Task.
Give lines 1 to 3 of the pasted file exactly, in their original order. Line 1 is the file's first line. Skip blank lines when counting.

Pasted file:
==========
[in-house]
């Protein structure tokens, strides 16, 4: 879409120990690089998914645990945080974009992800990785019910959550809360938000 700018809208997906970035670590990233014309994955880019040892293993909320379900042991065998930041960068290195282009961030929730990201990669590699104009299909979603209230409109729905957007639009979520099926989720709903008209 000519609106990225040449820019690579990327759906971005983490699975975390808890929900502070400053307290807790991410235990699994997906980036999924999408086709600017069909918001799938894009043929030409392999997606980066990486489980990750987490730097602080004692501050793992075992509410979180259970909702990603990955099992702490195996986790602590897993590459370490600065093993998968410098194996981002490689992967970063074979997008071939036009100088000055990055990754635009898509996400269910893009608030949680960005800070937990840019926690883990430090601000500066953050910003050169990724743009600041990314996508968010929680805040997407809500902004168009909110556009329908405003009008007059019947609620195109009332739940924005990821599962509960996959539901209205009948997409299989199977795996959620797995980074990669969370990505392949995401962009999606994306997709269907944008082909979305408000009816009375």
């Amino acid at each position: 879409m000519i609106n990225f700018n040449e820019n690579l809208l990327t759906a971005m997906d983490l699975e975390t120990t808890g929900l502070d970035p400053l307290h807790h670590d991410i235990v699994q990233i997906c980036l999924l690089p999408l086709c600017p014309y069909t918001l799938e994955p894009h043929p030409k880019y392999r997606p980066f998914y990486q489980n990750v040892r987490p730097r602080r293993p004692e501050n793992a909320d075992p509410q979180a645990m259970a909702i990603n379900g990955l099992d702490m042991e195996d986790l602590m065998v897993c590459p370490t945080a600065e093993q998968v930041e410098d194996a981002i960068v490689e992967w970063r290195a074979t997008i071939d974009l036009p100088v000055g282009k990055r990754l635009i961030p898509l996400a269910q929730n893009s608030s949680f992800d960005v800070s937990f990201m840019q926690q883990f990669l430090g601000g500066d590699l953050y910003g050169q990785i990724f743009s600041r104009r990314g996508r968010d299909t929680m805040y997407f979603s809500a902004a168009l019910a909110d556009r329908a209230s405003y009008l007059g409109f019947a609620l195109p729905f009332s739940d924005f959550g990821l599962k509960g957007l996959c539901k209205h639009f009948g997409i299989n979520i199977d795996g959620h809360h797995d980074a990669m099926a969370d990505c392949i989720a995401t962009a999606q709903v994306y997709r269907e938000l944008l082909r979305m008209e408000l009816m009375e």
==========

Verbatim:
[in-house]
């Protein structure tokens, strides 16, 4: 879409120990690089998914645990945080974009992800990785019910959550809360938000 700018809208997906970035670590990233014309994955880019040892293993909320379900042991065998930041960068290195282009961030929730990201990669590699104009299909979603209230409109729905957007639009979520099926989720709903008209 000519609106990225040449820019690579990327759906971005983490699975975390808890929900502070400053307290807790991410235990699994997906980036999924999408086709600017069909918001799938894009043929030409392999997606980066990486489980990750987490730097602080004692501050793992075992509410979180259970909702990603990955099992702490195996986790602590897993590459370490600065093993998968410098194996981002490689992967970063074979997008071939036009100088000055990055990754635009898509996400269910893009608030949680960005800070937990840019926690883990430090601000500066953050910003050169990724743009600041990314996508968010929680805040997407809500902004168009909110556009329908405003009008007059019947609620195109009332739940924005990821599962509960996959539901209205009948997409299989199977795996959620797995980074990669969370990505392949995401962009999606994306997709269907944008082909979305408000009816009375």
């Amino acid at each position: 879409m000519i609106n990225f700018n040449e820019n690579l809208l990327t759906a971005m997906d983490l699975e975390t120990t808890g929900l502070d970035p400053l307290h807790h670590d991410i235990v699994q990233i997906c980036l999924l690089p999408l086709c600017p014309y069909t918001l799938e994955p894009h043929p030409k880019y392999r997606p980066f998914y990486q489980n990750v040892r987490p730097r602080r293993p004692e501050n793992a909320d075992p509410q979180a645990m259970a909702i990603n379900g990955l099992d702490m042991e195996d986790l602590m065998v897993c590459p370490t945080a600065e093993q998968v930041e410098d194996a981002i960068v490689e992967w970063r290195a074979t997008i071939d974009l036009p100088v000055g282009k990055r990754l635009i961030p898509l996400a269910q929730n893009s608030s949680f992800d960005v800070s937990f990201m840019q926690q883990f990669l430090g601000g500066d590699l953050y910003g050169q990785i990724f743009s600041r104009r990314g996508r968010d299909t929680m805040y997407f979603s809500a902004a168009l019910a909110d556009r329908a209230s405003y009008l007059g409109f019947a609620l195109p729905f009332s739940d924005f959550g990821l599962k509960g957007l996959c539901k209205h639009f009948g997409i299989n979520i199977d795996g959620h809360h797995d980074a990669m099926a969370d990505c392949i989720a995401t962009a999606q709903v994306y997709r269907e938000l944008l082909r979305m008209e408000l009816m009375e």